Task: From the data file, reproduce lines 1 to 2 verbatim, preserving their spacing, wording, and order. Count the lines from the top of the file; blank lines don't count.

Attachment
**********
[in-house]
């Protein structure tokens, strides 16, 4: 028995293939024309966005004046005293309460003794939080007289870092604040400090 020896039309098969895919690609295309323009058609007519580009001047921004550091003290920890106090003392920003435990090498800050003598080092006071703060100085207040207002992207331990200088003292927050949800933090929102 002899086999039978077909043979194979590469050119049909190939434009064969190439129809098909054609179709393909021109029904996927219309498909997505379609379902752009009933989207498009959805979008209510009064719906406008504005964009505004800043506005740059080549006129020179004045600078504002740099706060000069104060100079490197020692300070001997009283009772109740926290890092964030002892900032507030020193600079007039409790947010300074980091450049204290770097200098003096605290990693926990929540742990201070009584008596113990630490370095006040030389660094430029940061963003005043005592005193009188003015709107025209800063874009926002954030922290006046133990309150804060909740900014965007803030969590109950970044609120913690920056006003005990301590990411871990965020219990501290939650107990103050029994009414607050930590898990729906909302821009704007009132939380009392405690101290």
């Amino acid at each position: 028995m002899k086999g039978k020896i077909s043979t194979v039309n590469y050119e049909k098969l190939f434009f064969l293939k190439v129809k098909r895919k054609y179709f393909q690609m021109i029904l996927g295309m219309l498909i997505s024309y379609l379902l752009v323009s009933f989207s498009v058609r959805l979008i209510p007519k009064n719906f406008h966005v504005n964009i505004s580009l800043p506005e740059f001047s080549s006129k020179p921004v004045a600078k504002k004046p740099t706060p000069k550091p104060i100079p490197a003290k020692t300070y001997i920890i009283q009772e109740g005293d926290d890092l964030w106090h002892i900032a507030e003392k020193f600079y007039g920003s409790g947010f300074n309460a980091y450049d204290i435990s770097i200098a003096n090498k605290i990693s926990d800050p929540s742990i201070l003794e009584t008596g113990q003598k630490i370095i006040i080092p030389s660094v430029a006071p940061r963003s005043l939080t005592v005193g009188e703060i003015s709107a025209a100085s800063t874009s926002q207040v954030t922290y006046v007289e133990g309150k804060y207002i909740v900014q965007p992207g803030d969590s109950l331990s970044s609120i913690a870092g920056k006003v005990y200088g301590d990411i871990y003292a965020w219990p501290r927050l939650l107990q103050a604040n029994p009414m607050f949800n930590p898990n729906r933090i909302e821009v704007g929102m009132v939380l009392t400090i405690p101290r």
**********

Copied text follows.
[in-house]
């Protein structure tokens, strides 16, 4: 028995293939024309966005004046005293309460003794939080007289870092604040400090 020896039309098969895919690609295309323009058609007519580009001047921004550091003290920890106090003392920003435990090498800050003598080092006071703060100085207040207002992207331990200088003292927050949800933090929102 002899086999039978077909043979194979590469050119049909190939434009064969190439129809098909054609179709393909021109029904996927219309498909997505379609379902752009009933989207498009959805979008209510009064719906406008504005964009505004800043506005740059080549006129020179004045600078504002740099706060000069104060100079490197020692300070001997009283009772109740926290890092964030002892900032507030020193600079007039409790947010300074980091450049204290770097200098003096605290990693926990929540742990201070009584008596113990630490370095006040030389660094430029940061963003005043005592005193009188003015709107025209800063874009926002954030922290006046133990309150804060909740900014965007803030969590109950970044609120913690920056006003005990301590990411871990965020219990501290939650107990103050029994009414607050930590898990729906909302821009704007009132939380009392405690101290």